The real mystery of the show is how she got cast?  No one wants to take credit for that.

(If the show were a hit, everyone would be falling over themselves to insist the casting was their idea.)

It's awful watching the actress lumber around and then suddenly stop to stand like a statue each time she thinks she's got a funny line to deliver.  You have to watch for that, her stopping to stand still, because otherwise you won't know the line was supposed to be funny since she delivers every line exactly the same way.

It was even worse watching the supporting cast.

As surely as Graynor fails in every scene, David Alan Grier, Kristin Davis, Sara Gilbert and Ryan Hansen soar.  They are playing characters who first appeared in the film but they have made those characters their own and fleshed them out.

Davis especially deserves credit because she's so good that it gnaws at you while you watch but it doesn't hit you until after you're done watching, "Oh, Kristin is so much prettier than Ari Graynor.  She should have been cast in the lead."

Some will say, "You're dwelling a lot on looks."  TV is a visual medium.

Also, we're pretty much socialized to believe that a gold digger requires beauty.

Watching Ari Graynor try to land the wealthy fathers of her students required more than suspension of disbelief. There is no way in the world that Graynor would be first choice for any good looking, wealthy playboy.  And what she really looks like is Tori Spelling in the first season of 90210 -- before all the surgery.

That season, Tori's Donna was a virgin and, let's remember, there weren't a lot of men rushing after her.

Again, some of you may feel this is unfair to Graynor, this attention to her looks.

But we had to watch her rather small breasts supposedly be ogled.  And we had to do that in episode where her character mocked and humiliated a 12-year-old girl by dubbing the girl "water bra" in front of others. We had to watch her insult the 12-year-old  kid repeatedly with "water bra."

When your series lead is attacking the looks of children, we think your lead better be drop dead gorgeous. We kept waiting for the young girl to point out that her (still growing) breasts were practically the same size as Graynor's not-all-that rack.

The actress didn't write the script, some might argue.

She acted in it.  She could have demanded a line change.  But she was comfortable going after the looks of young girls.  Graynor's an adult so we're more than fine pointing out that her looks are nothing to brag about. In fact, from certain angles (especially with that nose), she's down right ugly.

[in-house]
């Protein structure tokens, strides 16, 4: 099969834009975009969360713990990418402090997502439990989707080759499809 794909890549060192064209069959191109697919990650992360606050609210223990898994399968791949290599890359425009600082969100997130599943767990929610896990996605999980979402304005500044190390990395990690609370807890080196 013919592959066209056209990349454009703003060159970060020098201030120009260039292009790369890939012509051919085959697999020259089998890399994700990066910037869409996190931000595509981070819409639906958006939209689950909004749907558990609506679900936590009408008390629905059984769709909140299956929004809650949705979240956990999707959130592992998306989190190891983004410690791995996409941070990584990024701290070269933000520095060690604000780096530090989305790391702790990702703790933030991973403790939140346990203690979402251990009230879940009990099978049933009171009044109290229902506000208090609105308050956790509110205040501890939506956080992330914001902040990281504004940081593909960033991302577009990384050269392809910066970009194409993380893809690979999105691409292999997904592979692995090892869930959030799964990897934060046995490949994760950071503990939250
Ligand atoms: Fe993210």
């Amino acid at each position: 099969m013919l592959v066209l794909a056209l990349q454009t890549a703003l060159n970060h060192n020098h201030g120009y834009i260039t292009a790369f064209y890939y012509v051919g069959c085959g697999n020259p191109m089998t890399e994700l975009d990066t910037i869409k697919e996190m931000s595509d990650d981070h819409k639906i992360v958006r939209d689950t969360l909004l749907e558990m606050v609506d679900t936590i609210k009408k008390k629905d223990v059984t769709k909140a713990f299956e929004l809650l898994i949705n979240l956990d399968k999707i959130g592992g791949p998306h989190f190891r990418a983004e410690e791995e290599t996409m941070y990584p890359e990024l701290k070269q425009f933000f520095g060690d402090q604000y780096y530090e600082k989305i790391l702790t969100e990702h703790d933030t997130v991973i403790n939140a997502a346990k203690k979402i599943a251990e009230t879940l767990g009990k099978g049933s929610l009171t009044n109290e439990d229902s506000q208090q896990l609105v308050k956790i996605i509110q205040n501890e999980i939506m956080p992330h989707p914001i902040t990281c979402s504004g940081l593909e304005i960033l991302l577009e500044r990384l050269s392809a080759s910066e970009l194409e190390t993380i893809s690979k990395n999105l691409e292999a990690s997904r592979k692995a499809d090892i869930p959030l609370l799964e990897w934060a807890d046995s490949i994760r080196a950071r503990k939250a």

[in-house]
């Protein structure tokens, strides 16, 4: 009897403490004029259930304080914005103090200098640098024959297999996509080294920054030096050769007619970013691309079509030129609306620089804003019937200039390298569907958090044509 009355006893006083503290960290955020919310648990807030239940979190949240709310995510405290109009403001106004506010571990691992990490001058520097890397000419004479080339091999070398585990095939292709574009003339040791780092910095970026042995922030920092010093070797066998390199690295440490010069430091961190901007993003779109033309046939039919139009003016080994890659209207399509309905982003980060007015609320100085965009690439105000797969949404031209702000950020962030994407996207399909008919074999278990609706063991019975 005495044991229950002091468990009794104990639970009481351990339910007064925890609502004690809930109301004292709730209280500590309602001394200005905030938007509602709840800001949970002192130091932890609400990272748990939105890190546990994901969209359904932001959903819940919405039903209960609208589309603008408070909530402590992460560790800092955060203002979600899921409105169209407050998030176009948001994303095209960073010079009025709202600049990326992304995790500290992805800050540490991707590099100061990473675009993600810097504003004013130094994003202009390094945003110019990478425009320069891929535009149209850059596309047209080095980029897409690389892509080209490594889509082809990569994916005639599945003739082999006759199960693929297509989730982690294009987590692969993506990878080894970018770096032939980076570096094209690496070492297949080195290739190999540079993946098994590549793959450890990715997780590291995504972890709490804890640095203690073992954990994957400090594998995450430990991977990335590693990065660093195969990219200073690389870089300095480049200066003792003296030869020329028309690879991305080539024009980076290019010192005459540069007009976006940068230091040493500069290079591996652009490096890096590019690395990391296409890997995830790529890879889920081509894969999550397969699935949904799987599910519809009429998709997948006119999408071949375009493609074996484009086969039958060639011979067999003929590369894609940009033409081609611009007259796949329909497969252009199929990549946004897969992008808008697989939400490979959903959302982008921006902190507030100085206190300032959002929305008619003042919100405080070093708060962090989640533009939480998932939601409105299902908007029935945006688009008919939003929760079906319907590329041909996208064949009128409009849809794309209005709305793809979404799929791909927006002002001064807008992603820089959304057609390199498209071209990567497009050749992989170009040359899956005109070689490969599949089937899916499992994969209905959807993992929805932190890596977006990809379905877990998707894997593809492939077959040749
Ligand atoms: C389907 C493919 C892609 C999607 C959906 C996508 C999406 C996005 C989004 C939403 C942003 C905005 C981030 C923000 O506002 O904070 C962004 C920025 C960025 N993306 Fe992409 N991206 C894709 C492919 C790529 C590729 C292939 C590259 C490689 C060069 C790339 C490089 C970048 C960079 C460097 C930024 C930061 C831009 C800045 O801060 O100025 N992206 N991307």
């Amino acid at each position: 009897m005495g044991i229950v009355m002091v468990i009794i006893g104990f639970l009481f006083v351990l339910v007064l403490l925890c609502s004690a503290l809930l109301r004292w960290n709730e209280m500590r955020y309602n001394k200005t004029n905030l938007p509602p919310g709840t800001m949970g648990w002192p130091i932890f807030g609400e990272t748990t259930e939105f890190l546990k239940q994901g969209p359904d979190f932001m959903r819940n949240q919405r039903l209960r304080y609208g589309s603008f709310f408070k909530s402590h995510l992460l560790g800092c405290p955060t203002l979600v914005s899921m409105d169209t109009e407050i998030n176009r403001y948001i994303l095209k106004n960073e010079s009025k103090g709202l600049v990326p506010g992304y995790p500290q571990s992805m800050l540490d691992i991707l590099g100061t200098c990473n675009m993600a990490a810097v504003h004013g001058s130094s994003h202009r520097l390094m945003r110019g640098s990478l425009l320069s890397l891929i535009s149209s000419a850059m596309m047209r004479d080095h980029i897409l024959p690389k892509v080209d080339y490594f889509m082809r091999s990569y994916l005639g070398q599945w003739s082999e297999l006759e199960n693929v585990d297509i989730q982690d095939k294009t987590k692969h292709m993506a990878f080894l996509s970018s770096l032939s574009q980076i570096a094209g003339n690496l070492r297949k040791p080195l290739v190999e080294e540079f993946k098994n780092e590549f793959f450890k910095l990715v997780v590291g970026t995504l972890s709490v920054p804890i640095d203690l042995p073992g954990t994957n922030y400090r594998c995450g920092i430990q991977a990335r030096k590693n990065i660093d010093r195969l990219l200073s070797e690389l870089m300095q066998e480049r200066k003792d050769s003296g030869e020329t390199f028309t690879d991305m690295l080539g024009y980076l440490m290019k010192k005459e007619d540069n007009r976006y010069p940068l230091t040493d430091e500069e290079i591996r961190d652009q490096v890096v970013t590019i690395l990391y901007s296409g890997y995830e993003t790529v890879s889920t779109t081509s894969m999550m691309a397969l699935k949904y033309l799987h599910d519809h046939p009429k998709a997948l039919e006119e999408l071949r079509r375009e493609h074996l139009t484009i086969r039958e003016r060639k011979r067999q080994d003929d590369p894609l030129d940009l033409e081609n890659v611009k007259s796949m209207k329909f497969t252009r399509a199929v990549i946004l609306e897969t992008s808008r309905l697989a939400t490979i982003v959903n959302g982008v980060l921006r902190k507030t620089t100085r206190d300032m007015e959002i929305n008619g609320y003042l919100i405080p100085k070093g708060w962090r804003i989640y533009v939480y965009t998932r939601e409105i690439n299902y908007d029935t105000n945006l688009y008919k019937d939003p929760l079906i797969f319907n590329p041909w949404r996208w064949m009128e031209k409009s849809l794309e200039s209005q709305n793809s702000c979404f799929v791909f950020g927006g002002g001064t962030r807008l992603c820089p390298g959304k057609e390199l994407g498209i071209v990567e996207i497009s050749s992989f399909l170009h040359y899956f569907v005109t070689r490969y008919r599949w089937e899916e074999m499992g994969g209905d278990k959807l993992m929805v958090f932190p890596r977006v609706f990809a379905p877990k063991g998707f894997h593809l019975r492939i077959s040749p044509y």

E-mails have asked why we haven't covered Eva Longoria's Mother Up! series on Hulu?

We had planned to.  We found Eva's turn on The Simpsons this season to be worthy of praise.  But then she went around to every outlet she could explaining how hard it was for her to play such a bizarre character (Isabel was a Republican) and we got really tired of her really damn quick.  We're talking about Longoria playing the voice of a little girl in a 22 minute animated episode, not performing the lead in The Elephant Man on Broadway.  We should note that we especially got tired of her whining in Spanish language outlets because she really took it to them.  If you just read English language outlets, you were left with two basic stories.  There was so much more in the Spanish media.  As she kept babbling on about her difficulties, we kept waiting for her to claim playing Isabel gave her Post-Traumatic Stress. It was a cute little part in a cartoon episode about the need to look beyond the surface.  That apparently was too frightening of a prospect for Eva.

We watched three episodes of Mother Up! and didn't care for the show.  We weren't sure how much her nonsense to the press bothered us and how much it was the show itself?

Allen Gregory is a show we loved.  We think it was the best new animated show in years.  And Eva's Mother Up! shared a lot with Allen Gregory in terms of tone and temperament.  What it didn't share was a likable adult.  Without Jeremy, Allen Gregory wouldn't have worked.

You needed at least one adult in the cast to root for.

Mother Up! failed to give us one.

The third show e-mails focused on was Crackle's Cleaners.

Ty told us there was this whole subset of e-mails from people who believed that, because we consider Courtney Cox a friend, we were ignoring this show that starred her ex-husband David Arquette.  We love Courtney but we also love the Arquettes.  We really didn't think of David when we passed on this.

We were watching the first episode and noting how poorly it was filmed, how shoddy the lighting was, how everything looked like crap and then Gina Gershon came on as the boss of everyone.  We honestly stopped right there.  When a show can't properly film Gina, it's a show that's never going to get its act together.

In a visual medium, visuals matter.

Bad Teacher was doomed the moment they cast the role of a hot, desirable, sexy woman with Ari Graynor who only managed to accurately fill in the gender requirement.  That the people behind this show think that adults making fun of 11 and 12-year-olds qualifies as comedy may be the saddest thing about this show.

We don't remember Cameron insulting the looks of children in the film Bad Teacher.  It's too bad that Hillary and others have decided to go with that for the TV show.  But, happy thought, it won't be with us long. It lost two million viewers from the lead-in (Two and a Half Men).  It will most likely lose two million more this Thursday when the second episode airs.  Which means about five million will have watched it.  And if that happens, Bad Teacher will, in week two, have had the lowest rated new episode of any CBS Thursday night sitcom this season.   Not a big surprise.  Like we already said, Bad Teacher died in the first 19 seconds.